5. Jim Crews for national coach of the year. Last season, I covered Saint Louis’ NCAA tournament appearance in Columbus, Ohio. Once Rick Majerus left the podium for a pregame media session, it took him 30 minutes to re-join his team. Fans wanted to talk to him. Other coaches wanted to talk to him. Friends wanted to talk to him. Reporters wanted to talk to him. He was an icon for that program and the entire sport. So when he took an indefinite leave of absence from the team in the months prior to his death in December, the Billikens had lost so much more than a coach. Sure, they had promise, but Crews didn’t have an easy task on his plate. He had to gain the trust of this talented group (he was an assistant in 2011-12) as it prepared for a battle in an Atlantic 10 beefed up by the additions of Virginia Commonwealth and Butler. He didn’t have one of his key players (Kwamain Mitchell injured his foot last fall) for the first two months of the season. But Crews overcame those obstacles. On Saturday, the Billikens secured a share of the conference crown with a 78-54 victory over La Salle. They’ve won 12 of their past 13. Their balance, defense (22nd in adjusted defensive efficiency per Ken Pomeroy) and experience could lead to a deep run in March. Sounds like a national coach of the year effort to me.

6. Meet Derrick Marks. In the final seconds of a 69-65 win that might have pushed his Boise State squad into the field of 68, Marks made a split-second decision to contest Xavier Thames' layup with 21 seconds to go. If Thames had made that shot, the Aztecs would have cut Boise State’s lead to one point. But Marks made plays like that all afternoon. The sophomore guard is just one of the reasons that the Broncos could win a game or two in the NCAA tourney -- I’m putting them in the field, although I’m not so sure about San Diego State anymore. Leon Rice’s program is healthy now (eight guys earned minutes against the Aztecs). The Broncos possess an offense that’s ranked 24th in adjusted offensive efficiency per Pomeroy, and they’ve won five of their past six games. Watch out for the Broncos in the coming weeks. Huge victory for that team.

7. Get ready for drama in Nashville. Next week, the SEC tournament will take place in Nashville. This league is packed with bubble squads, and I think that will add to the drama in what could be the most exciting conference tournament of them all. Proof? On Saturday, Alabama beat Georgia on a half-court buzzer-beater, Tennessee overcame a late deficit to secure a key win over Missouri and Kentucky kept its NCAA tournament dreams alive with a victory over Florida. The chaos will continue in Nashville.

8. Florida Gulf Coast becomes first team to dance. The Eagles earned the field’s first automatic NCAA tournament berth with an 88-75 victory over Mercer in the Atlantic Sun tourney championship. This is an Eagles squad that finished 8-10 (tied for sixth) in the conference last season, but their first victory of the 2012-13 season came against a top-10-bound Miami team. Kudos to Andy Enfield’s program.

9. Creighton-Wichita State III. The two Missouri Valley Conference power players split their season series this season. Despite their respective struggles, they were still the league’s top two programs. Their most recent matchup, which the Bluejays won, determined the regular-season champion. Creighton’s 64-43 victory over Indiana State and Wichita State’s 66-51 win over Illinois State in Saturday’s semifinals of the MVC tournament guaranteed a third matchup between the league’s top two teams in Sunday afternoon’s final.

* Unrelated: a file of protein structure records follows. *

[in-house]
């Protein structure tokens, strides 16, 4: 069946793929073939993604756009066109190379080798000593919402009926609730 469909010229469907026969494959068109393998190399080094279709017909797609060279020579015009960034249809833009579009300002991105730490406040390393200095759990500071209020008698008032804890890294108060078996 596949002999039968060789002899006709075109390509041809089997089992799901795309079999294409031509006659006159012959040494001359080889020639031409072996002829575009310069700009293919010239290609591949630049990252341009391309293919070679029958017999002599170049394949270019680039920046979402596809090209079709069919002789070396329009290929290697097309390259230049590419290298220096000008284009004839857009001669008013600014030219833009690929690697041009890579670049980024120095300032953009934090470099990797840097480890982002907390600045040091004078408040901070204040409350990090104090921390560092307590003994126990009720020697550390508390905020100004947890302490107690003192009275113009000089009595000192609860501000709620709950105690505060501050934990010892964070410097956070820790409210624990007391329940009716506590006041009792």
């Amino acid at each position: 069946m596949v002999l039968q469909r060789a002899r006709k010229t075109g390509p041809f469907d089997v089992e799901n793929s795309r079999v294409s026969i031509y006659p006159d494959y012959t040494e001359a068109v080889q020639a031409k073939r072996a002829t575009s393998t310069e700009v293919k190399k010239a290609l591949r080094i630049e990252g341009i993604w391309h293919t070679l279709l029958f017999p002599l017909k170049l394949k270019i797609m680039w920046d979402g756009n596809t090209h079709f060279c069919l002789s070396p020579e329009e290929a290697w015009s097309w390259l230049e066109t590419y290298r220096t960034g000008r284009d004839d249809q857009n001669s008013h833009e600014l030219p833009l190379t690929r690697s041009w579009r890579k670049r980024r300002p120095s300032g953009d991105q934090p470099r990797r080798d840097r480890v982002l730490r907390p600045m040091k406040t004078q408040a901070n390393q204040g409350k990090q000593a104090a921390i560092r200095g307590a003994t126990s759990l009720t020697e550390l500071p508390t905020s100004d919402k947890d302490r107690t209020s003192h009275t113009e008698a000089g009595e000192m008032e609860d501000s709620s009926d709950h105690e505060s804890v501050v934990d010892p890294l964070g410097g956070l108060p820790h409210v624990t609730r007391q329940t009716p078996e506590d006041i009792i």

10. Louisville makes statement without five overtimes. So the rematch between Louisville and Notre Dame didn’t match the hoopla of the first game. We didn’t get five overtimes. We didn’t even see one. But the Cardinals continued to support the notion that they’re going to be a very dangerous program in the NCAA tournament with a 73-57 victory over Notre Dame. It was the seventh consecutive victory for a team that’s ranked first in adjusted defensive efficiency, per Pomeroy. As a team, the Cardinals shot 51 percent from the floor against the Fighting Irish, and Gorgui Dieng registered 20 points (8-11 FG) and 11 rebounds. The Cards are playing like a Final Four team.
Another week of Atlantic-10 power rankings, another week spent reading through the kind words of my adoring readers. Let's do this, guys!

1. Virginia Commonwealth. In my experience, Butler fans are not only some of the nicest people around, there's also eminently reasonable. By and large, each week I've ranked VCU above the Bulldogs, Butler fans have typically (not always, but typically) responded with some version of "I'm a Butler fan, but that's cool. That VCU team is good."

Call it the Pax Atlanta: This year, this league's two teams (at least to date) are also its two newest, recent products of conference realignment, 2011 mid-major Dance-crashing brothers in arms, with mutual respect for each other's young star coaches and greatly contrasting styles of play. That's the vibe I'm picking up, anyway, and it has been refreshing to see -- even after that victory over Indiana -- Bulldogs fans take a step back and look at just what this VCU team is doing and say, "Yeah, you know? They're really good too."

Because they are: After their latest offensive explosion against East Tennessee State -- in which guard Troy Daniels made 11-of-20 from 3, for 33 points and 10 rebounds -- this year's Rams team is mixing its typically fantastic ball-hawking defense (VCU forces both turnovers and pure steals at the highest rate in the country) with efficient, balanced, long-range offense. It has been a lot of fun to watch, and with A-10 play picking up, it's only going to get better.